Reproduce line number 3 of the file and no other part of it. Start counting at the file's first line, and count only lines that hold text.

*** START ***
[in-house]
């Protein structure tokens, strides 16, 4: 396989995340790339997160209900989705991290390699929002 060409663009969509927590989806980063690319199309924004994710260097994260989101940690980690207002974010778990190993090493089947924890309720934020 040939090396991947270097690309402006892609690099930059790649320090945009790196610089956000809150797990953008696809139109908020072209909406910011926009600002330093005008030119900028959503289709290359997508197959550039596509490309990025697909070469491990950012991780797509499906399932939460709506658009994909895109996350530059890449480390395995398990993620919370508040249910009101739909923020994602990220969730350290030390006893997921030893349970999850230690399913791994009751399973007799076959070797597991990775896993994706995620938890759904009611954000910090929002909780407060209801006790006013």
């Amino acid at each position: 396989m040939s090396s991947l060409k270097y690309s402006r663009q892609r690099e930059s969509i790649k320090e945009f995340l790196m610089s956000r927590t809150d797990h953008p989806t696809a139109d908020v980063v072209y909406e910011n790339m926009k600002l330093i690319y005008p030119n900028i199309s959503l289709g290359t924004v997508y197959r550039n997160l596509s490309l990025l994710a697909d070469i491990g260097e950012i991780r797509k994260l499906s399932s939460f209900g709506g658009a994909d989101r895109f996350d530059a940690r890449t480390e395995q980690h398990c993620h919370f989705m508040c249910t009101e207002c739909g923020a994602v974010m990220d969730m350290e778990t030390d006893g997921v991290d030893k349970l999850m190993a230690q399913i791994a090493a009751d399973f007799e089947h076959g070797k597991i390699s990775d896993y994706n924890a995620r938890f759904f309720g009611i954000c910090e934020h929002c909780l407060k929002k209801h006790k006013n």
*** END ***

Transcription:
């Amino acid at each position: 396989m040939s090396s991947l060409k270097y690309s402006r663009q892609r690099e930059s969509i790649k320090e945009f995340l790196m610089s956000r927590t809150d797990h953008p989806t696809a139109d908020v980063v072209y909406e910011n790339m926009k600002l330093i690319y005008p030119n900028i199309s959503l289709g290359t924004v997508y197959r550039n997160l596509s490309l990025l994710a697909d070469i491990g260097e950012i991780r797509k994260l499906s399932s939460f209900g709506g658009a994909d989101r895109f996350d530059a940690r890449t480390e395995q980690h398990c993620h919370f989705m508040c249910t009101e207002c739909g923020a994602v974010m990220d969730m350290e778990t030390d006893g997921v991290d030893k349970l999850m190993a230690q399913i791994a090493a009751d399973f007799e089947h076959g070797k597991i390699s990775d896993y994706n924890a995620r938890f759904f309720g009611i954000c910090e934020h929002c909780l407060k929002k209801h006790k006013n």